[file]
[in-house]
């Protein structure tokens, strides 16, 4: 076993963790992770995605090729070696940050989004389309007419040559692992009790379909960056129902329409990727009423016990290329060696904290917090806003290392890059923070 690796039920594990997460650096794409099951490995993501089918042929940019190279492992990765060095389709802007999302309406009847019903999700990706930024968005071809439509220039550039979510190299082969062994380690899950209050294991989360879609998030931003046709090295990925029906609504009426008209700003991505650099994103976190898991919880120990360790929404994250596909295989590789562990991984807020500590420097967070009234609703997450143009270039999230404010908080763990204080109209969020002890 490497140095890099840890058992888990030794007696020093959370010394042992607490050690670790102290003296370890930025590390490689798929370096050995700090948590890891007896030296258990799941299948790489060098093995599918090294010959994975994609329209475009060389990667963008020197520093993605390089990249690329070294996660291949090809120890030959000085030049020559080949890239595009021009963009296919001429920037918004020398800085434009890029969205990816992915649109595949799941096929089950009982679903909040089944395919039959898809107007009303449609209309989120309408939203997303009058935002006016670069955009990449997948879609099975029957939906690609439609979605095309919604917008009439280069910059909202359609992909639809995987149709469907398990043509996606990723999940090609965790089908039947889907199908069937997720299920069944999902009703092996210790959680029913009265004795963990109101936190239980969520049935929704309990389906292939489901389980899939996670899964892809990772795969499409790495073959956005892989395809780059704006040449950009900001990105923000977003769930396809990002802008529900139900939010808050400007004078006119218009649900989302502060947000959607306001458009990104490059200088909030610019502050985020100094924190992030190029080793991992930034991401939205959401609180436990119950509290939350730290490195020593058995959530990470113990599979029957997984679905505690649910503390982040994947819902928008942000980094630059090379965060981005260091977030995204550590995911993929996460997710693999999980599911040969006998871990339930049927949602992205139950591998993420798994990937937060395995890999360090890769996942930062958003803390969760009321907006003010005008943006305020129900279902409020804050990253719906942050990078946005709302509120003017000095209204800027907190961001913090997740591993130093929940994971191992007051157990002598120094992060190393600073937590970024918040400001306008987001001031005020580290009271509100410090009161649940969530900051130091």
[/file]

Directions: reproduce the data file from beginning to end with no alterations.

[in-house]
């Protein structure tokens, strides 16, 4: 076993963790992770995605090729070696940050989004389309007419040559692992009790379909960056129902329409990727009423016990290329060696904290917090806003290392890059923070 690796039920594990997460650096794409099951490995993501089918042929940019190279492992990765060095389709802007999302309406009847019903999700990706930024968005071809439509220039550039979510190299082969062994380690899950209050294991989360879609998030931003046709090295990925029906609504009426008209700003991505650099994103976190898991919880120990360790929404994250596909295989590789562990991984807020500590420097967070009234609703997450143009270039999230404010908080763990204080109209969020002890 490497140095890099840890058992888990030794007696020093959370010394042992607490050690670790102290003296370890930025590390490689798929370096050995700090948590890891007896030296258990799941299948790489060098093995599918090294010959994975994609329209475009060389990667963008020197520093993605390089990249690329070294996660291949090809120890030959000085030049020559080949890239595009021009963009296919001429920037918004020398800085434009890029969205990816992915649109595949799941096929089950009982679903909040089944395919039959898809107007009303449609209309989120309408939203997303009058935002006016670069955009990449997948879609099975029957939906690609439609979605095309919604917008009439280069910059909202359609992909639809995987149709469907398990043509996606990723999940090609965790089908039947889907199908069937997720299920069944999902009703092996210790959680029913009265004795963990109101936190239980969520049935929704309990389906292939489901389980899939996670899964892809990772795969499409790495073959956005892989395809780059704006040449950009900001990105923000977003769930396809990002802008529900139900939010808050400007004078006119218009649900989302502060947000959607306001458009990104490059200088909030610019502050985020100094924190992030190029080793991992930034991401939205959401609180436990119950509290939350730290490195020593058995959530990470113990599979029957997984679905505690649910503390982040994947819902928008942000980094630059090379965060981005260091977030995204550590995911993929996460997710693999999980599911040969006998871990339930049927949602992205139950591998993420798994990937937060395995890999360090890769996942930062958003803390969760009321907006003010005008943006305020129900279902409020804050990253719906942050990078946005709302509120003017000095209204800027907190961001913090997740591993130093929940994971191992007051157990002598120094992060190393600073937590970024918040400001306008987001001031005020580290009271509100410090009161649940969530900051130091």